Difference between revisions of "File formats"

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File formats can be:
 
File formats can be:
* either proprietary or public.
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* either '''proprietary''' or '''public'''.
* either closed (unpublished) or open specification.
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* either '''closed specification''' or '''open specification'''.
  
A proprietary file format is a file format where "official" changes are restricted to one or more parties, often the intellectual property holder, e.g. the author.
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A '''proprietary''' file format is a file format where "official" changes are restricted to one or more parties, often the intellectual property holder, e.g. the author.
In contrast to a public (open or free) file format, where file format changes are open to the public, e.g. Request for Comments (RFC).
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In contrast to a '''public''' (open or free) file format, where file format changes are open to the public, e.g. Request for Comments (RFC).
 
This does not mean that all proposed changes to the format are necessarily adopted by the "official" standard.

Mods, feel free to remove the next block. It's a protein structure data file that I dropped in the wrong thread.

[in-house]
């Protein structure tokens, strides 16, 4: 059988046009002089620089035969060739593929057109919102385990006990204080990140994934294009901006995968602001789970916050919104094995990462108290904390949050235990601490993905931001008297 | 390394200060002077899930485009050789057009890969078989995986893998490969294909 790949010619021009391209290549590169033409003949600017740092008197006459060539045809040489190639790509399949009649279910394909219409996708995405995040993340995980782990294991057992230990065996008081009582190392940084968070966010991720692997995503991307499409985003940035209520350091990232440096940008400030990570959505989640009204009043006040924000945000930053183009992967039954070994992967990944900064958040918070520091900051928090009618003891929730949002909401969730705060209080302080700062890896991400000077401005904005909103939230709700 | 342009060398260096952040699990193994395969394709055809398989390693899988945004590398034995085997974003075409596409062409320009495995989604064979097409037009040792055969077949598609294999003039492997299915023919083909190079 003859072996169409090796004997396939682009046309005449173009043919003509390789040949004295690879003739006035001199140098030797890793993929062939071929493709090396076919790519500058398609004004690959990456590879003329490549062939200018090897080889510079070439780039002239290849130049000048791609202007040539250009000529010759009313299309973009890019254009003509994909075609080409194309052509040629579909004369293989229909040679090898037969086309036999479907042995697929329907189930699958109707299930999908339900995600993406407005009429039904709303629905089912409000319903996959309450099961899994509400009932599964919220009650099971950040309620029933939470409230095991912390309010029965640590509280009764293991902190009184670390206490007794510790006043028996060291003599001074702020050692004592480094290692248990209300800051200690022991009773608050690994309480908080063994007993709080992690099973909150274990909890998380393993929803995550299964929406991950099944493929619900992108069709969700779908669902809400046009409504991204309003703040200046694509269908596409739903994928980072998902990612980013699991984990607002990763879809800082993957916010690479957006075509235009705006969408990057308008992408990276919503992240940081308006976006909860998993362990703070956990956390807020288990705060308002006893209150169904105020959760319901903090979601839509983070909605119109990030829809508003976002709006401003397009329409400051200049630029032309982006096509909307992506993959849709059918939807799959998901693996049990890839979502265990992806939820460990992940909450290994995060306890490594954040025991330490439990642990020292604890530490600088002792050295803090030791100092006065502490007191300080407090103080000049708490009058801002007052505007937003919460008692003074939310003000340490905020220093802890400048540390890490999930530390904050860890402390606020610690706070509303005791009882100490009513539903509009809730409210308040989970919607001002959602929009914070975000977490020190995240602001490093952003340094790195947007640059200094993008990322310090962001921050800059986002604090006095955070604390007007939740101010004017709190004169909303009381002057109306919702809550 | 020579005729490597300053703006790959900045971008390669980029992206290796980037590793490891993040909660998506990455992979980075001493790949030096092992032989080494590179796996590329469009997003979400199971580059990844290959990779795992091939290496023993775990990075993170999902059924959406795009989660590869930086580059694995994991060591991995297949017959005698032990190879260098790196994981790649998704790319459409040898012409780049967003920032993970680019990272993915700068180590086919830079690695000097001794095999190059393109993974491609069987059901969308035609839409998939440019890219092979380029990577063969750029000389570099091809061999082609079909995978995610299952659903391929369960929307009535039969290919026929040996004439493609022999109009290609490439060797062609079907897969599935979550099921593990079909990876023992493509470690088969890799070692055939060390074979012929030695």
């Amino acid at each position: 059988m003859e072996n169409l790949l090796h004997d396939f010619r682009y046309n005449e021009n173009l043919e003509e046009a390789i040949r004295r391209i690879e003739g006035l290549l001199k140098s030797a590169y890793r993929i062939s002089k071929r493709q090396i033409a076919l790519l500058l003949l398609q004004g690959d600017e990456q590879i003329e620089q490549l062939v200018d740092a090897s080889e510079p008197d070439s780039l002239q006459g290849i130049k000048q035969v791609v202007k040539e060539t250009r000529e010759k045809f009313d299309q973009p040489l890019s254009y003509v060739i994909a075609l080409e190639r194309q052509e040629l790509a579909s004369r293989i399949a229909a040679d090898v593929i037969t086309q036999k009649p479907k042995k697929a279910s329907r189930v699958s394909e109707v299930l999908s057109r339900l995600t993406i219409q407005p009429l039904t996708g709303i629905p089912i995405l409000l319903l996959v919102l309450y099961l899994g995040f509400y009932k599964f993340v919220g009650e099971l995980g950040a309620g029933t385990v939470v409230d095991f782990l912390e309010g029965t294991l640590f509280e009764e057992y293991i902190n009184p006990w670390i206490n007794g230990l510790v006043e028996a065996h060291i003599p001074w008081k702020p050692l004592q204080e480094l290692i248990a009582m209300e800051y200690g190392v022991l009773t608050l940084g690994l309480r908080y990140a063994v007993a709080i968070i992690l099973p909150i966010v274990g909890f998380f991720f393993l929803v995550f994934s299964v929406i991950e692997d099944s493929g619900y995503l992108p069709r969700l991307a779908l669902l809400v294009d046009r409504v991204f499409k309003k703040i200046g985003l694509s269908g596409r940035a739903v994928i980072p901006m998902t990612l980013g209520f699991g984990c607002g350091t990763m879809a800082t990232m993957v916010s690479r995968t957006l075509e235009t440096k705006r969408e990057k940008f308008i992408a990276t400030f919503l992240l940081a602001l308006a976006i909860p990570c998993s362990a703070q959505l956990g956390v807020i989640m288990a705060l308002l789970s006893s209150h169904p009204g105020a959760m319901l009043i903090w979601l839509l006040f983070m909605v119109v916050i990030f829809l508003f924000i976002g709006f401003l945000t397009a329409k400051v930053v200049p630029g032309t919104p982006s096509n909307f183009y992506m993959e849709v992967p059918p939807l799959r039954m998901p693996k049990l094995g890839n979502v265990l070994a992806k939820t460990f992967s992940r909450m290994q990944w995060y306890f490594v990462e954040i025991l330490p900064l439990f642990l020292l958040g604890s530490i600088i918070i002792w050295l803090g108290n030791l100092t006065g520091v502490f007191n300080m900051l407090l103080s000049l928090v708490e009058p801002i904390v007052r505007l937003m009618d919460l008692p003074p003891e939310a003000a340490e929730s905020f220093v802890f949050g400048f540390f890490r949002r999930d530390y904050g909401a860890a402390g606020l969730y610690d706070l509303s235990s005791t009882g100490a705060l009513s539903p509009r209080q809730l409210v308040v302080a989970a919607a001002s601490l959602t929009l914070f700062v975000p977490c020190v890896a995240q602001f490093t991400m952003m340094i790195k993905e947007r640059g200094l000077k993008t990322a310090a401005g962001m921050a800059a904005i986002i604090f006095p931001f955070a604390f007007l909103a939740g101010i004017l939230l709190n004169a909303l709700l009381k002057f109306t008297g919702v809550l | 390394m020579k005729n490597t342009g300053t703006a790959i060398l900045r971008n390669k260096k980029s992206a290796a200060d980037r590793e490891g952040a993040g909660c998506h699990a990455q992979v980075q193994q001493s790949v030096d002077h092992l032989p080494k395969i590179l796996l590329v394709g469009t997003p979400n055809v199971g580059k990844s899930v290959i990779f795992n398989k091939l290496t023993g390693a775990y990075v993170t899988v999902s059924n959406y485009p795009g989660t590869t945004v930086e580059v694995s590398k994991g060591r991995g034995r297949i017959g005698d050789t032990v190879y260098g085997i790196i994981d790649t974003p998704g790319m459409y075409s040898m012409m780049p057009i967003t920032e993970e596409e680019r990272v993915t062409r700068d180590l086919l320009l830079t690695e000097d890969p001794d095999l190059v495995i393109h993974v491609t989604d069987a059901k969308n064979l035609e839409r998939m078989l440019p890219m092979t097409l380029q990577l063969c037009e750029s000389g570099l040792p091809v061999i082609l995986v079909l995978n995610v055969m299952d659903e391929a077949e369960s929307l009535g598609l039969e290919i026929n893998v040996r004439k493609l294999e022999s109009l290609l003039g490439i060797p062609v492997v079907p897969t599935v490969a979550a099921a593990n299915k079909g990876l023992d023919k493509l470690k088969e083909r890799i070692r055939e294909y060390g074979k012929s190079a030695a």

This does not mean that all proposed changes to the format are necessarily adopted by the "official" standard.
  
A file format is considered closed specification when no "official" information about the format is published by the intellectual property holder. In contrast to open specification where the intellectual property holder has published the format specification or at least parts of it.
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A file format is considered '''closed specification''' when no "official" information about the format is published by the intellectual property holder. In contrast to '''open specification''' where the intellectual property holder has published the format specification or at least parts of it.
  
 
== External Links ==
 
== External Links ==

Latest revision as of 00:43, 18 September 2012

A file format defines the structures of the data in a file.

File formats can be:

  • either proprietary or public.
  • either closed specification or open specification.

A proprietary file format is a file format where "official" changes are restricted to one or more parties, often the intellectual property holder, e.g. the author. In contrast to a public (open or free) file format, where file format changes are open to the public, e.g. Request for Comments (RFC). This does not mean that all proposed changes to the format are necessarily adopted by the "official" standard.

A file format is considered closed specification when no "official" information about the format is published by the intellectual property holder. In contrast to open specification where the intellectual property holder has published the format specification or at least parts of it.

External Links